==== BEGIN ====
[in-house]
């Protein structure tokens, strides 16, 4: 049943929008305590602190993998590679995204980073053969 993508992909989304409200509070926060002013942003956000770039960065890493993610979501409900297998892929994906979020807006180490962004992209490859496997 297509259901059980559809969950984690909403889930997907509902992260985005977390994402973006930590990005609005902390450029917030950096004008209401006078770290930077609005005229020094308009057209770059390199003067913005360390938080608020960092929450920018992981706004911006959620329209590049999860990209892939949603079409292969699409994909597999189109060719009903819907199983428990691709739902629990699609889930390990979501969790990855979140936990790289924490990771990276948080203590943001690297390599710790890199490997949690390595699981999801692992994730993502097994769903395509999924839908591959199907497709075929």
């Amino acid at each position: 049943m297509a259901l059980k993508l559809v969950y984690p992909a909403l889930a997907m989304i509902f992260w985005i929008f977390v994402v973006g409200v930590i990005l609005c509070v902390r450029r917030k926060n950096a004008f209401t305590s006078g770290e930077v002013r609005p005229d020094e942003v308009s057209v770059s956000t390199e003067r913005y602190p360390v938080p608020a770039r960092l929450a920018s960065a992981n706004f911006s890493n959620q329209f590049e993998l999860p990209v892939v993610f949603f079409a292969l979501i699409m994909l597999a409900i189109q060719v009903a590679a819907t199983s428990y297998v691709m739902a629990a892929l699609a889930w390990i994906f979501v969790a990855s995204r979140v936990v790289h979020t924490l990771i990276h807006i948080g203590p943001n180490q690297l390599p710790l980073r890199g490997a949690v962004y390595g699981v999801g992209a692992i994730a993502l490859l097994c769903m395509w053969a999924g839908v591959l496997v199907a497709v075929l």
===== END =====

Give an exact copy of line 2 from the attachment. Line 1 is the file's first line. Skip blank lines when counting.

């Protein structure tokens, strides 16, 4: 049943929008305590602190993998590679995204980073053969 993508992909989304409200509070926060002013942003956000770039960065890493993610979501409900297998892929994906979020807006180490962004992209490859496997 297509259901059980559809969950984690909403889930997907509902992260985005977390994402973006930590990005609005902390450029917030950096004008209401006078770290930077609005005229020094308009057209770059390199003067913005360390938080608020960092929450920018992981706004911006959620329209590049999860990209892939949603079409292969699409994909597999189109060719009903819907199983428990691709739902629990699609889930390990979501969790990855979140936990790289924490990771990276948080203590943001690297390599710790890199490997949690390595699981999801692992994730993502097994769903395509999924839908591959199907497709075929």